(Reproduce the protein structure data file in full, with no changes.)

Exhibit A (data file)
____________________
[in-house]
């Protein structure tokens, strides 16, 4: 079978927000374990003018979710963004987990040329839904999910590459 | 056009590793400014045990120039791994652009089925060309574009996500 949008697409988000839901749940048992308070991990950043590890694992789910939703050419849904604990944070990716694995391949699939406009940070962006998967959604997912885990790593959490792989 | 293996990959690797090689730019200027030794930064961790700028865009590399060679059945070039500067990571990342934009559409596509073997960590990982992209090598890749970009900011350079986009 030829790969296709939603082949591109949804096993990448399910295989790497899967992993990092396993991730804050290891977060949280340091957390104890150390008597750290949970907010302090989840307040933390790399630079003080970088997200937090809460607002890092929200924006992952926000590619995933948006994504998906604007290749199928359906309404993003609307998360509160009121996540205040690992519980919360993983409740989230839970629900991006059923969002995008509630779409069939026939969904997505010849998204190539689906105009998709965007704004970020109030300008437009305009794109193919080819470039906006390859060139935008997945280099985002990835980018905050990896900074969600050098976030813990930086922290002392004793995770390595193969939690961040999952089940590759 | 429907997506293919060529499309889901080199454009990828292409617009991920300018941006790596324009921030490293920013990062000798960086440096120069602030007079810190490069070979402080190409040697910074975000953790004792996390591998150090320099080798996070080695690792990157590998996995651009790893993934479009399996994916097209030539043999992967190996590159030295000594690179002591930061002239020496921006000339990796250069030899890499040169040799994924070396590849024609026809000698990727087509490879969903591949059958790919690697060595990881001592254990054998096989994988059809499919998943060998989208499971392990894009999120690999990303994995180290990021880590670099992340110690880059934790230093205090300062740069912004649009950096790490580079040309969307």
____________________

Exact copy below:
[in-house]
């Protein structure tokens, strides 16, 4: 079978927000374990003018979710963004987990040329839904999910590459 | 056009590793400014045990120039791994652009089925060309574009996500 949008697409988000839901749940048992308070991990950043590890694992789910939703050419849904604990944070990716694995391949699939406009940070962006998967959604997912885990790593959490792989 | 293996990959690797090689730019200027030794930064961790700028865009590399060679059945070039500067990571990342934009559409596509073997960590990982992209090598890749970009900011350079986009 030829790969296709939603082949591109949804096993990448399910295989790497899967992993990092396993991730804050290891977060949280340091957390104890150390008597750290949970907010302090989840307040933390790399630079003080970088997200937090809460607002890092929200924006992952926000590619995933948006994504998906604007290749199928359906309404993003609307998360509160009121996540205040690992519980919360993983409740989230839970629900991006059923969002995008509630779409069939026939969904997505010849998204190539689906105009998709965007704004970020109030300008437009305009794109193919080819470039906006390859060139935008997945280099985002990835980018905050990896900074969600050098976030813990930086922290002392004793995770390595193969939690961040999952089940590759 | 429907997506293919060529499309889901080199454009990828292409617009991920300018941006790596324009921030490293920013990062000798960086440096120069602030007079810190490069070979402080190409040697910074975000953790004792996390591998150090320099080798996070080695690792990157590998996995651009790893993934479009399996994916097209030539043999992967190996590159030295000594690179002591930061002239020496921006000339990796250069030899890499040169040799994924070396590849024609026809000698990727087509490879969903591949059958790919690697060595990881001592254990054998096989994988059809499919998943060998989208499971392990894009999120690999990303994995180290990021880590670099992340110690880059934790230093205090300062740069912004649009950096790490580079040309969307």